I do not dress “sexy”.  I do not dress to show off.  I cover as much skin as I reasonably can while still making sure my children have adequate access to the life-giving nourishment they need most.  If that means wearing a swimsuit that cuts a little low or pulling my shirt up so I can nurse in public, I’m going to do that.  I do practical things to be as discreet as possible.  I almost always wear a tank under my shirts so that my belly isn’t showing and I can pull my top shirt over the breast.  This way, very little of anything shows while I nurse.  If I am wearing a swimsuit or dress that doesn’t allow for that I will use a nursing cover to give extra coverage, or try to go somewhere private and comfortable.

I am not one to stand up for my “rights”.  I much prefer to live out of love for my neighbor.  I do try.  I try not to offend.  But offense is taken anyway.  I practice ecological breastfeeding.  You can read my post about that here.  Basically it means, when my baby needs me, I give him myself.  I don’t give him a bottle or a binky or a substitute and I don’t let him cry it out.  I give him what he actually needs – me.  I believe this is the very best thing I can do for my baby; that is why I do it!

Methods of parenting are not all the same nor do they end with the same results.  What we do as parents matters.  And we do a disservice to nursing mothers and babies everywhere when we try to pretend that all methods of parenting are equal.  If a piece of plastic is the same as my breast, then why not just go back to being “modest” and putting the comfort of strangers above giving my baby access to nursing?  On the other hand… if it does make a difference, mothers should be putting the health of their children above the comfort of others.  Not all mothers can nurse, but for those who can, we should be supporting them in continuing to doing so.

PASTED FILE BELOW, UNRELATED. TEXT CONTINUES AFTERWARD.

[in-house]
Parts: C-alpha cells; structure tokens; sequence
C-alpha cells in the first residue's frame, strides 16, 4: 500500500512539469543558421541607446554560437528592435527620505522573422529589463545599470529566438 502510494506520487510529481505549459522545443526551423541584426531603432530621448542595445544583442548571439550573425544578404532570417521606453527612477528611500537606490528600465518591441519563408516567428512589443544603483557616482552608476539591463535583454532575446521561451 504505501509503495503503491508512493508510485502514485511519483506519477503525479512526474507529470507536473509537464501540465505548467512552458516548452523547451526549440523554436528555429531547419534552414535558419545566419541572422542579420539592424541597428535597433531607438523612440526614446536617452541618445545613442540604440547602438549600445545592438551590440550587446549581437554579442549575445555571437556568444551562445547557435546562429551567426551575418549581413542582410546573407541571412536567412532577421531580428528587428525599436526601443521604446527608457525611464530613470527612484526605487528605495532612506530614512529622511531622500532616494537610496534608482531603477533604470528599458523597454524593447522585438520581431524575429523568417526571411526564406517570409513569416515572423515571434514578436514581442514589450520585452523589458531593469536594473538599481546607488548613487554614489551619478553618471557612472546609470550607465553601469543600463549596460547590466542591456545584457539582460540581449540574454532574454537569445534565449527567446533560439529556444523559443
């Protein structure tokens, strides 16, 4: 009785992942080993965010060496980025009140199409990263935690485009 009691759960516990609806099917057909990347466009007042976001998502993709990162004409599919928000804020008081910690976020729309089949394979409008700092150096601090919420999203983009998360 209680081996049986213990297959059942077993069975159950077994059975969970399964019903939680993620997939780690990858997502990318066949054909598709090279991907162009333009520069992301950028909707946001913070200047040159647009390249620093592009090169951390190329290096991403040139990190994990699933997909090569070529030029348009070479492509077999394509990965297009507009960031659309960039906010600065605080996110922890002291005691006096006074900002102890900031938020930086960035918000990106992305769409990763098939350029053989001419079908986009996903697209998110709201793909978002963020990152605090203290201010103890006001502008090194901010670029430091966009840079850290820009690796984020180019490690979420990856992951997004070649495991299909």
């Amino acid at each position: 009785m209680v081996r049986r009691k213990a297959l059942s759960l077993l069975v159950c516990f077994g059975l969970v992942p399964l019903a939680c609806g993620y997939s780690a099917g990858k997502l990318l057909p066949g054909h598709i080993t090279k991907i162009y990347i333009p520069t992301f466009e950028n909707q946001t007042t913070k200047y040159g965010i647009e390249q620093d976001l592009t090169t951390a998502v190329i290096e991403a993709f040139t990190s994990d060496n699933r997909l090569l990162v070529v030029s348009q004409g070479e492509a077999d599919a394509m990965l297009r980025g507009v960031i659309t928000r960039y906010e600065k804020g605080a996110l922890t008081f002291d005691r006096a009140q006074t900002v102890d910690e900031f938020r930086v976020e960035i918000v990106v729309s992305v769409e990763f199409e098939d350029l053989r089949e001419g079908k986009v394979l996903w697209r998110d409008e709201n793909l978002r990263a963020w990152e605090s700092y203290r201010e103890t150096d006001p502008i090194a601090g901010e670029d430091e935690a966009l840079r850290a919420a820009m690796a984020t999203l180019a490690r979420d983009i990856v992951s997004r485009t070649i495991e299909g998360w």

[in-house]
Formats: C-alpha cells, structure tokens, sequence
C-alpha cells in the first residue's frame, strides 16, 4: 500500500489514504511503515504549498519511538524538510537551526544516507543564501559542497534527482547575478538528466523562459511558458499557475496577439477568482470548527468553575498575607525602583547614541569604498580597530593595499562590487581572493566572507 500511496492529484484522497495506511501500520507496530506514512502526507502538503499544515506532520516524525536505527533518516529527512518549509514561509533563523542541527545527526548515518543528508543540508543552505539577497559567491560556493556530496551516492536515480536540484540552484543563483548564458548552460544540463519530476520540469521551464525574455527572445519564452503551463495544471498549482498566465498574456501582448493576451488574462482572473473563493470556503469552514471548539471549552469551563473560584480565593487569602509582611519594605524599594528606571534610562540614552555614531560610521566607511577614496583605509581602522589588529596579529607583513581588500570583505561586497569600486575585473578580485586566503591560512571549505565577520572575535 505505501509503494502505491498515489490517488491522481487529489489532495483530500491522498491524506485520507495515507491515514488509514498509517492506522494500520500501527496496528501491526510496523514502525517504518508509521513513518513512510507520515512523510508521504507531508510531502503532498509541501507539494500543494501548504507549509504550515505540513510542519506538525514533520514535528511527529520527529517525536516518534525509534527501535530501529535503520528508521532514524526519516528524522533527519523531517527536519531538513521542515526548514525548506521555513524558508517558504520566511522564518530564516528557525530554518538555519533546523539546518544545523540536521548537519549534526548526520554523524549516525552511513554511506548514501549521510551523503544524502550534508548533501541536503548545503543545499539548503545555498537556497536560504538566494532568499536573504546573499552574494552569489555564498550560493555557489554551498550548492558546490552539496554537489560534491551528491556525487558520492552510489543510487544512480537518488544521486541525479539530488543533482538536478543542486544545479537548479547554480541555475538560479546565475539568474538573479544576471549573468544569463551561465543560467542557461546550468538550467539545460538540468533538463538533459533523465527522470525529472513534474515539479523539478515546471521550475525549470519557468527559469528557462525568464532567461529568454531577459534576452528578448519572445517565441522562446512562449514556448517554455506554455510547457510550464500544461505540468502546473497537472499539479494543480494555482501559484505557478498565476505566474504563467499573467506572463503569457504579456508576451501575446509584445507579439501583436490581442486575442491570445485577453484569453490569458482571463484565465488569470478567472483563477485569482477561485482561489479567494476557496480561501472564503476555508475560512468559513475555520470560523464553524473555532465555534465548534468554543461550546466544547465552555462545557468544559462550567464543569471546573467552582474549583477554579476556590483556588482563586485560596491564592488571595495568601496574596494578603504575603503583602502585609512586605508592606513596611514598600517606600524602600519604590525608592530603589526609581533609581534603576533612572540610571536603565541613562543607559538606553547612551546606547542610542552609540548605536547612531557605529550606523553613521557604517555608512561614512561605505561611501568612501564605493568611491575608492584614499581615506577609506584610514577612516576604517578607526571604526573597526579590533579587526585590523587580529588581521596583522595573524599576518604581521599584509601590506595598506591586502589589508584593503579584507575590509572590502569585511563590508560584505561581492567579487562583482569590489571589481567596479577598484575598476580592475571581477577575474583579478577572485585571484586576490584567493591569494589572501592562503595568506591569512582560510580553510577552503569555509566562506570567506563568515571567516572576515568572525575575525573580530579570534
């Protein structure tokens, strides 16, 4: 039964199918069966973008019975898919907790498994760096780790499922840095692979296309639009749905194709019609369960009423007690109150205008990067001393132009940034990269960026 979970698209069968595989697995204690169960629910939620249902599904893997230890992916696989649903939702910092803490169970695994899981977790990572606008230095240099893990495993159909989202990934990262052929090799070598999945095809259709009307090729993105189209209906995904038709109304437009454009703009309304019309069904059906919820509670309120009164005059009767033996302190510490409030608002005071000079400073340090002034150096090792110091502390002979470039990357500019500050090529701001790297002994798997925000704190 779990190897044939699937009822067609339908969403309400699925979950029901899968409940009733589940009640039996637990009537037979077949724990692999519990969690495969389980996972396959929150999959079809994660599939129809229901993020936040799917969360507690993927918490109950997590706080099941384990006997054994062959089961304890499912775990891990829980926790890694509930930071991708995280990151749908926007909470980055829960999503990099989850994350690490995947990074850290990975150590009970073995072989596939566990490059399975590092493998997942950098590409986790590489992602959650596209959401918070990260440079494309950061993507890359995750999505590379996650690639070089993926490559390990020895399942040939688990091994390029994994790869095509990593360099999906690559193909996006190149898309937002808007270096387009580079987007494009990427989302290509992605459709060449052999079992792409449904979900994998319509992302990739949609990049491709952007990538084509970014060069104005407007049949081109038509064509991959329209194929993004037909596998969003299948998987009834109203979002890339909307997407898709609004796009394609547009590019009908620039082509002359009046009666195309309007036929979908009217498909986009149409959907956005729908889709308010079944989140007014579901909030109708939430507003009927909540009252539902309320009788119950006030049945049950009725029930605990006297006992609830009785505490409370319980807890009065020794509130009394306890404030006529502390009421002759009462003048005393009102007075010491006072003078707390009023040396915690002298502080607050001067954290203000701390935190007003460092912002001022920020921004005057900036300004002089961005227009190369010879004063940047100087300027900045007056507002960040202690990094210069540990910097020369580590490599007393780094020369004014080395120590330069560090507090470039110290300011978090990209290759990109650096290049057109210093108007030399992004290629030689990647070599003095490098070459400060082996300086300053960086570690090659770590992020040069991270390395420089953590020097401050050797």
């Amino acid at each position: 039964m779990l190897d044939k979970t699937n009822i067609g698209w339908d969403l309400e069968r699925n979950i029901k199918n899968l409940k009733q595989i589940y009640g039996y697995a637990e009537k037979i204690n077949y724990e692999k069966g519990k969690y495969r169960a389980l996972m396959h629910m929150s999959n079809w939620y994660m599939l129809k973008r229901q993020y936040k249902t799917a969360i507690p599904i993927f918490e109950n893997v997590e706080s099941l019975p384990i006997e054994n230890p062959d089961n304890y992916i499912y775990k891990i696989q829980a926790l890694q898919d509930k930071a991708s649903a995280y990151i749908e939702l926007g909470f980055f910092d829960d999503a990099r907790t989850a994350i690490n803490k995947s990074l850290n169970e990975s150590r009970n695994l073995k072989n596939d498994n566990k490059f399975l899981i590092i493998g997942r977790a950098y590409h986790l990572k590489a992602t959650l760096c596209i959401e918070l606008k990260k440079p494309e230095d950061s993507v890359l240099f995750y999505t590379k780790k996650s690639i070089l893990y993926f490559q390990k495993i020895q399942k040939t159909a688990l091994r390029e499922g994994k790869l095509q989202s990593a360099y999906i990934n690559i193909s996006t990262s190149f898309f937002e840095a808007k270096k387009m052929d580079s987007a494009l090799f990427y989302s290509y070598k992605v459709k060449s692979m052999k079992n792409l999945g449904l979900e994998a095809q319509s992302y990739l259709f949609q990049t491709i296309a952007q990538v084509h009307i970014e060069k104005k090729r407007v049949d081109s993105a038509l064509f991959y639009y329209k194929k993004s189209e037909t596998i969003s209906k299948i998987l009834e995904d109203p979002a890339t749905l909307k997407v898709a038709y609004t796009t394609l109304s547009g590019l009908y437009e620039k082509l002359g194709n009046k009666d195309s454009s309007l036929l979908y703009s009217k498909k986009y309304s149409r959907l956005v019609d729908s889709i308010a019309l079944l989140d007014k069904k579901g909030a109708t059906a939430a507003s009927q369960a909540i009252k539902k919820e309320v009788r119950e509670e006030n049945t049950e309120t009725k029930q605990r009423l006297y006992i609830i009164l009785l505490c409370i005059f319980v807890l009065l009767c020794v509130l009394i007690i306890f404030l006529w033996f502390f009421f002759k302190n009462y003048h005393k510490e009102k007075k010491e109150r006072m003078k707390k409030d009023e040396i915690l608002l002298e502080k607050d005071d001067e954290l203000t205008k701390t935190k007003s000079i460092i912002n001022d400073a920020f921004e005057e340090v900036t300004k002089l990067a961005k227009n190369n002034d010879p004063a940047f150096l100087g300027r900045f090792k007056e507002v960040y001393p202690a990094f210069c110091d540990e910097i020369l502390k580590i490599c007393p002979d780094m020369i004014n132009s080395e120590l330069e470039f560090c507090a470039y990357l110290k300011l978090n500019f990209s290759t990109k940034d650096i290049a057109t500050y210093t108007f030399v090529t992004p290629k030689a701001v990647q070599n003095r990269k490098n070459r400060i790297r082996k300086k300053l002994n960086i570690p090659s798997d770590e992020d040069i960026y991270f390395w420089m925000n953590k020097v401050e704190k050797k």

Did you know that an increase in breastfeeding could actually prevent up to 10% of all childhood deaths under the age of five?  (Source) Breastfeeding is healthy; it is good for you and your baby.  I usually do not advertise this, but my three and a half year old daughter is still nursing.  This would not have been possible if I had restricted her nursing in any way during the first six months of her life.  It would have not been possible if I had made her wait hours between nursings during her first two years of life because the locale was inconvenient or we were in mixed company.  I nurse my children when they need it where they need it.  It’s important to me, and the science backs me up when I say that it’s important to my babies too.

We need to support and encourage mothers to breastfeed in all situations and in all places.  We need to make them feel comfortable and secure, because an anxious mother will not get her baby to nurse no matter how hungry he is!  Just trust me on that one.  Please, for the sake of us mothers and our children, understand we are not trying to offend or show off and there is no reason to be uncomfortable.  If you are uncomfortable don’t feel bad, just understand and be empathetic while you are working through your own feelings.  The activity of nursing a baby really is easy to ignore if you don’t want to see it or think about it.  Just look the other way and continue on with whatever it was you were doing before.